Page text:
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eriktous

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Audio

  • Headphones
    Reid Heath Acoustics MA-750, HiFiMAN RE-400, AKG K374, Fischer Audio DBA-02, Yuin PK3, Sennheiser PX100
  • Minidisc units
    Sony MDS-JB940, MZ-N910, MZ-N510, MZ-E909, 2x MZ-NH900 (black, silver), MZ-NH600, Panasonic SJ-MJ50, Sharp IM-DR580, Aiwa AM-F65

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  1. I got a JB940 earlier this year, which on occasion exhibited this problem of not ejecting the disc. Usually it would work fine, but if it had been turned off for a while with a disc inside, after turning it on the eject mechanism would make a slipping sound and the disc wouldn't come out until after several tries. I guess the slightly lower temperature inside when it had been turned off for a while had something to do with it. I replaced the belt just now. I was a bit hesitant to do it, because the deck would mostly function fine, but It is indeed dead simple. After removing the mechanism, the belt is easily accessible from the front and can be replaced with a little help from a highly specialized tool. P.s.: I just noticed I took the picture of the mechanism after I had already removed the belt. It goes around the two white wheels you can see on the front left.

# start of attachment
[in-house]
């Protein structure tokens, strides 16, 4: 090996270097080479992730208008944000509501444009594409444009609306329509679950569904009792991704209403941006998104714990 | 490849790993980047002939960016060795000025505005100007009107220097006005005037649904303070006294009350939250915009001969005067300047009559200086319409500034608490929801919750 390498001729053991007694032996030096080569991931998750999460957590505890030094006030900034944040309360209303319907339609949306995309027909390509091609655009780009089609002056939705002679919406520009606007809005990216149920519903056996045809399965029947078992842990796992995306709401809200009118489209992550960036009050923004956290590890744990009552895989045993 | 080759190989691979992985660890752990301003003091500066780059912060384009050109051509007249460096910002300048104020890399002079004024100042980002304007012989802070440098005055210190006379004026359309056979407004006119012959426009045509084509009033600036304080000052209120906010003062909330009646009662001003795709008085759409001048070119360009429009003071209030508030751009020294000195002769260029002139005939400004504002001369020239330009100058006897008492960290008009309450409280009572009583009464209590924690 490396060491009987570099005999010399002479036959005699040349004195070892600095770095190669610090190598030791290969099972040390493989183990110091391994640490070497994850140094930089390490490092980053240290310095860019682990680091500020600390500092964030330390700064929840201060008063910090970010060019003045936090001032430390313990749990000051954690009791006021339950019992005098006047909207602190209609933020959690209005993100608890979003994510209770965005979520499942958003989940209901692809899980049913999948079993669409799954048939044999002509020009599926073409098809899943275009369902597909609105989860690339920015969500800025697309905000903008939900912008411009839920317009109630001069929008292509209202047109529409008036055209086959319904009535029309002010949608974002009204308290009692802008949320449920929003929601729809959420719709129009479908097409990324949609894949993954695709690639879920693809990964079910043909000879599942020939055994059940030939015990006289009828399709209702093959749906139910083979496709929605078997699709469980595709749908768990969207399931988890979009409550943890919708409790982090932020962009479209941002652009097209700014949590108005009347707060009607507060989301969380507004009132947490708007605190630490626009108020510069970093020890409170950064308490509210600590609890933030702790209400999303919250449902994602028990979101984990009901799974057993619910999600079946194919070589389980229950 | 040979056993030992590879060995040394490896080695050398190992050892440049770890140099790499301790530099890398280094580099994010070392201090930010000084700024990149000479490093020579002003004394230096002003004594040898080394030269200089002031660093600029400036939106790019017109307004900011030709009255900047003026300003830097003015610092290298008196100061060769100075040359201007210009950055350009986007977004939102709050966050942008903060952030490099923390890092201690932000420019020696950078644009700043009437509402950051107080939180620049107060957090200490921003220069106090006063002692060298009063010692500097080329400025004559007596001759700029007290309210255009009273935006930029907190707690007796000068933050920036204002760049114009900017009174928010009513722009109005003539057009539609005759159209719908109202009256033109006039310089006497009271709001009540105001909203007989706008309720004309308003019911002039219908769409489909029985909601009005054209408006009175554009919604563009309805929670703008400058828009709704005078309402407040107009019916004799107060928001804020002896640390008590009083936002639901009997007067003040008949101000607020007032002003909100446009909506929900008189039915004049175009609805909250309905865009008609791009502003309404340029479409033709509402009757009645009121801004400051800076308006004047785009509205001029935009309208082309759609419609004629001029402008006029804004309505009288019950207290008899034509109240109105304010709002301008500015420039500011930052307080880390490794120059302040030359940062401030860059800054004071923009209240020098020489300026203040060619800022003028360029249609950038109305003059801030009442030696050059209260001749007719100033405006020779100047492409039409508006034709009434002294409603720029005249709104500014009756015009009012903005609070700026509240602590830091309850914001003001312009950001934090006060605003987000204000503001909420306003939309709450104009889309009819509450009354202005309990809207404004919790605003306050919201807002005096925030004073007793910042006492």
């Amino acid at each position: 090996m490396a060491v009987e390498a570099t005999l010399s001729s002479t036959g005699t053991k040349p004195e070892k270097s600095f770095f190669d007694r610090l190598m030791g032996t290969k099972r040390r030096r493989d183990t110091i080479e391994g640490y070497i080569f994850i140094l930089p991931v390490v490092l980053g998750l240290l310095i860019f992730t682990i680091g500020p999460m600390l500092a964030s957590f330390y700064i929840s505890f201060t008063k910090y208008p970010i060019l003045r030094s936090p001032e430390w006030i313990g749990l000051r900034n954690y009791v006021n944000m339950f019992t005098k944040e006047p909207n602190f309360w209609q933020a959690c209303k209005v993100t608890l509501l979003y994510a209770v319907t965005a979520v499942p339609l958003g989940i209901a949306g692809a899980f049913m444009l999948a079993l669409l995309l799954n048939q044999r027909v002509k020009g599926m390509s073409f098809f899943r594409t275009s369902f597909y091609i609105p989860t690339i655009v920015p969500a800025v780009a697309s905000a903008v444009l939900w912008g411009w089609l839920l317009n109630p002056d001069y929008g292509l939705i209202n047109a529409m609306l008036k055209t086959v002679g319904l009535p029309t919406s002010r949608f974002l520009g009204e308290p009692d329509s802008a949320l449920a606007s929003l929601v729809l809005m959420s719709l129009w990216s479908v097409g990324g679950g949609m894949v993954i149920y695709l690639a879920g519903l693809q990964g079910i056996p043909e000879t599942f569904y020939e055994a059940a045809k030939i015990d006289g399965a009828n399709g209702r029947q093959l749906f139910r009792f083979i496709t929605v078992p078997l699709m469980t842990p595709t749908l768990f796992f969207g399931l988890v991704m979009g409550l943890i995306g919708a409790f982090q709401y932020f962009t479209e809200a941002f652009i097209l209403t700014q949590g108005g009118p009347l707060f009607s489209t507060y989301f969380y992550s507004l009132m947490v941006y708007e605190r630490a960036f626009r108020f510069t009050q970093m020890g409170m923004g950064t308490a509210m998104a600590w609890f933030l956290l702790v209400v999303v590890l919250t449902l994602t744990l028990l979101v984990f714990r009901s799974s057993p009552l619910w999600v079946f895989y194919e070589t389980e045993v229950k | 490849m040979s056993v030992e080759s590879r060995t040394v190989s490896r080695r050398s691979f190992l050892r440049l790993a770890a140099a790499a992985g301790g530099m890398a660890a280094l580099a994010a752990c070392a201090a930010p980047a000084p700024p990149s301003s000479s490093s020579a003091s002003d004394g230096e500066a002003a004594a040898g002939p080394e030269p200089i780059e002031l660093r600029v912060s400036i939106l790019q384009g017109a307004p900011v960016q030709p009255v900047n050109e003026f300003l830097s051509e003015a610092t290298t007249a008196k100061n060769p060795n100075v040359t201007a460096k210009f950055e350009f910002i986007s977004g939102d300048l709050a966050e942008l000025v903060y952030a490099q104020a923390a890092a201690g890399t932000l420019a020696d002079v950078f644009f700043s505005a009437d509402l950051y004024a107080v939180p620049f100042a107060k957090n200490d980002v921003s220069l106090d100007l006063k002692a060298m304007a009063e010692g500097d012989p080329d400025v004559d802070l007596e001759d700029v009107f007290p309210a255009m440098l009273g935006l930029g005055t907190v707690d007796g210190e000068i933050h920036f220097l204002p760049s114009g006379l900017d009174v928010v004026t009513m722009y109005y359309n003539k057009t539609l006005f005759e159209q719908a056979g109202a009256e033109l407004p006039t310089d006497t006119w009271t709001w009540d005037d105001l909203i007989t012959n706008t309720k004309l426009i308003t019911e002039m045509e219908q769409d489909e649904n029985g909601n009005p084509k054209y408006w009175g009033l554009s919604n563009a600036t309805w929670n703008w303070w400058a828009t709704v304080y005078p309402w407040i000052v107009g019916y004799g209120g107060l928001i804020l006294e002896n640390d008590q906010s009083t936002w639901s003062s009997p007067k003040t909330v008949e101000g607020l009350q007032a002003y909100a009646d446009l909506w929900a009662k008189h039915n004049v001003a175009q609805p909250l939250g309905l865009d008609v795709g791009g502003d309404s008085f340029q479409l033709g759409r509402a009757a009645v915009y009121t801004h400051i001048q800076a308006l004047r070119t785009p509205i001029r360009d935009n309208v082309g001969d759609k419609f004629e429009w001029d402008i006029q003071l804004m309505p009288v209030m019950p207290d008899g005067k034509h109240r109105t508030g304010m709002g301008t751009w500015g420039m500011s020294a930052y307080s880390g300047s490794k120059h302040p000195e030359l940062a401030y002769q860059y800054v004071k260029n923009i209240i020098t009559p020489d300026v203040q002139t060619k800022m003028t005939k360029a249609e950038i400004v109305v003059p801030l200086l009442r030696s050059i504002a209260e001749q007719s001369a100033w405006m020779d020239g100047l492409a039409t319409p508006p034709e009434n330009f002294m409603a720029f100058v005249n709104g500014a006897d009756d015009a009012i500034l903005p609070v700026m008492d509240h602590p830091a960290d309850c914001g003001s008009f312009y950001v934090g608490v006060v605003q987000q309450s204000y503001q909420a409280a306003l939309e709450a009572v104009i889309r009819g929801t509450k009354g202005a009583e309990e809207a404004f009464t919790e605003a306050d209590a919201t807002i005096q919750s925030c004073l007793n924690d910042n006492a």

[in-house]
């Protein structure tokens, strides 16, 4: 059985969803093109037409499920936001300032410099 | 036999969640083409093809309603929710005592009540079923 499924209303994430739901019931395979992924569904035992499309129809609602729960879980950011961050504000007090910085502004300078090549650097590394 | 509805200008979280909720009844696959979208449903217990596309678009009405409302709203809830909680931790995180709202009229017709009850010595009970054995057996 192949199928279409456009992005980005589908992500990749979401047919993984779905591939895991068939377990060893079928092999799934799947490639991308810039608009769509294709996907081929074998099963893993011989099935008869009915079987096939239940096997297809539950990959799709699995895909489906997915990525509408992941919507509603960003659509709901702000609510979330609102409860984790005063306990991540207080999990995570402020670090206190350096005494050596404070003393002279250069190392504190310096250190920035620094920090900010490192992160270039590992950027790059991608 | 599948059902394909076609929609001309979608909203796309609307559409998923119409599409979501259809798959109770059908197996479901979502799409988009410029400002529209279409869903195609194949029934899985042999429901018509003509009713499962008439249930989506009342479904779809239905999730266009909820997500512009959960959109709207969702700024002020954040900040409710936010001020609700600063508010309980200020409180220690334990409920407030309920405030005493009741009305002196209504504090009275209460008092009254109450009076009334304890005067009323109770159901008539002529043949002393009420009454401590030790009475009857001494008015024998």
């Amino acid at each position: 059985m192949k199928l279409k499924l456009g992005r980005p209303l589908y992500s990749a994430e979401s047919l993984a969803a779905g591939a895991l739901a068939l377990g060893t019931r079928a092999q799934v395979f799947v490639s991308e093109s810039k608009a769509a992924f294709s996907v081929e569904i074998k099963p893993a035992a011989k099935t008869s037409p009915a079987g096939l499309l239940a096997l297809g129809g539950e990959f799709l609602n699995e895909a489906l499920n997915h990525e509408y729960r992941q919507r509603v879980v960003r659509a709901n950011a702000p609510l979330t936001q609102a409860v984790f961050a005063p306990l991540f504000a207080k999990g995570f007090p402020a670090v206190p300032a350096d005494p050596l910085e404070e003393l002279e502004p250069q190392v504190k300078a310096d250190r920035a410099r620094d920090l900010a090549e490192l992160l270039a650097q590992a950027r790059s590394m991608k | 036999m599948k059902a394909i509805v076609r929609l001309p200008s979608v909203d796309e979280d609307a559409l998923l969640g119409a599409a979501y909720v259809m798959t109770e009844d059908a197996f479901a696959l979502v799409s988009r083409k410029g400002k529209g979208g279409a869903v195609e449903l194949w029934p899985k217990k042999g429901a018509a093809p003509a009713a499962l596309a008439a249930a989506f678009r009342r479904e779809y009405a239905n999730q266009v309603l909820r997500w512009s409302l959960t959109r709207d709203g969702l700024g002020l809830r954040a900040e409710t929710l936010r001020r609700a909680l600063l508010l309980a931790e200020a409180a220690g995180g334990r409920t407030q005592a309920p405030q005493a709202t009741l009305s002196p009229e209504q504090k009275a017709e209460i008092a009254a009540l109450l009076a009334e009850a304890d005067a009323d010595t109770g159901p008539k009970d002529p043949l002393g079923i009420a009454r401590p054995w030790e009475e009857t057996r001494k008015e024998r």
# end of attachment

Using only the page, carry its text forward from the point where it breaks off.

2. Noticed this auction on eBay which has a clear picture of the backside of some sealed discs with Shock Absorbing Mechanism and the picture shows the black liner I mentioned in my previous post as (part of) this mechanism.
  3. Hey friends, after not using it for a couple of years, I pulled my minidisc gear out of storage again. I found out, of course, that most of the gumsticks don't really work well any more, so I ordered some from eBay. I just want to let you know my experience with two of the NH-14WM replacements that are available now. The Vapex 1450mAh was received pretty quickly, since it came from the UK. It seems to work perfectly so far, so I'm happy with that one. I also bought a pair of the unbranded green ones, with the following text on them: 'Leasong NI-MH H1200mAh 7/5F6 1.2v'. I have just received them, after about three weeks, since they come from Honk Kong, but they don't fit in my portables; they are slightly too long. I guess they are the same that I can just about get them in my NH900, but I have to put some stress on the battery door to get it to close, which I'm not comfortable with. They don't fit at all in my other machines. So just a word of warning: don't buy these as replacements for the Sony NH-14WM.